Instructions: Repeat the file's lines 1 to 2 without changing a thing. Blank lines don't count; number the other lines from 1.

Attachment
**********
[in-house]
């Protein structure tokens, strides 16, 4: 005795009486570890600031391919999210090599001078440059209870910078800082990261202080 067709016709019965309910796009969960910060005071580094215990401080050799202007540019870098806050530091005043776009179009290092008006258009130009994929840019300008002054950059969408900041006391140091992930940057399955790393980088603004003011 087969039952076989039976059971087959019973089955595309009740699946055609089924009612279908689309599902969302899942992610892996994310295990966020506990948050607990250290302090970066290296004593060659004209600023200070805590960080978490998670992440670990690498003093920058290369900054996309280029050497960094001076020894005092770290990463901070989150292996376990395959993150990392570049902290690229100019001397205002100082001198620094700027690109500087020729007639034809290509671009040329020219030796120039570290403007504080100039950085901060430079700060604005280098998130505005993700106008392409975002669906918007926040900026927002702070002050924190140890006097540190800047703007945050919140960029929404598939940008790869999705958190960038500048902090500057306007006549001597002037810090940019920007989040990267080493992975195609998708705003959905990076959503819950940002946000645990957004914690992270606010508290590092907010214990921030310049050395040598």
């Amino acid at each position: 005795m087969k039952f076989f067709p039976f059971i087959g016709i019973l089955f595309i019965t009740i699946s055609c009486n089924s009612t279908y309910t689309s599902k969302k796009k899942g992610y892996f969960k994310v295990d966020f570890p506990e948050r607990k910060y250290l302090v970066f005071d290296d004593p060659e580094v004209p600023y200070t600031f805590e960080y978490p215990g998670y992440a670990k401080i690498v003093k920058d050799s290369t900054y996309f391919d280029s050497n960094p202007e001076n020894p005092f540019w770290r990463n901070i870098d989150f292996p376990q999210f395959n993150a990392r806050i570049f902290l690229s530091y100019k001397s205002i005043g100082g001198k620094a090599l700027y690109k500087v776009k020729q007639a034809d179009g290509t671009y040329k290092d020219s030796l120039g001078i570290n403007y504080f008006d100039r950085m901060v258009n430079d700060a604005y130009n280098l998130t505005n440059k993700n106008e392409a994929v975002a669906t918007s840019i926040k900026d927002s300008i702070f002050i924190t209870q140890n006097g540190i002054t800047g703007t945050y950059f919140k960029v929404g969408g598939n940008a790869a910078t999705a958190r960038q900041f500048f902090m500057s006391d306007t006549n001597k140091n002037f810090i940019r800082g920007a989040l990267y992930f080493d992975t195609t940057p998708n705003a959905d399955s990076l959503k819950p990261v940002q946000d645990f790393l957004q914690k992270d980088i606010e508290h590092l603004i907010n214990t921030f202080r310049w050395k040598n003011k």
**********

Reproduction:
[in-house]
């Protein structure tokens, strides 16, 4: 005795009486570890600031391919999210090599001078440059209870910078800082990261202080 067709016709019965309910796009969960910060005071580094215990401080050799202007540019870098806050530091005043776009179009290092008006258009130009994929840019300008002054950059969408900041006391140091992930940057399955790393980088603004003011 087969039952076989039976059971087959019973089955595309009740699946055609089924009612279908689309599902969302899942992610892996994310295990966020506990948050607990250290302090970066290296004593060659004209600023200070805590960080978490998670992440670990690498003093920058290369900054996309280029050497960094001076020894005092770290990463901070989150292996376990395959993150990392570049902290690229100019001397205002100082001198620094700027690109500087020729007639034809290509671009040329020219030796120039570290403007504080100039950085901060430079700060604005280098998130505005993700106008392409975002669906918007926040900026927002702070002050924190140890006097540190800047703007945050919140960029929404598939940008790869999705958190960038500048902090500057306007006549001597002037810090940019920007989040990267080493992975195609998708705003959905990076959503819950940002946000645990957004914690992270606010508290590092907010214990921030310049050395040598």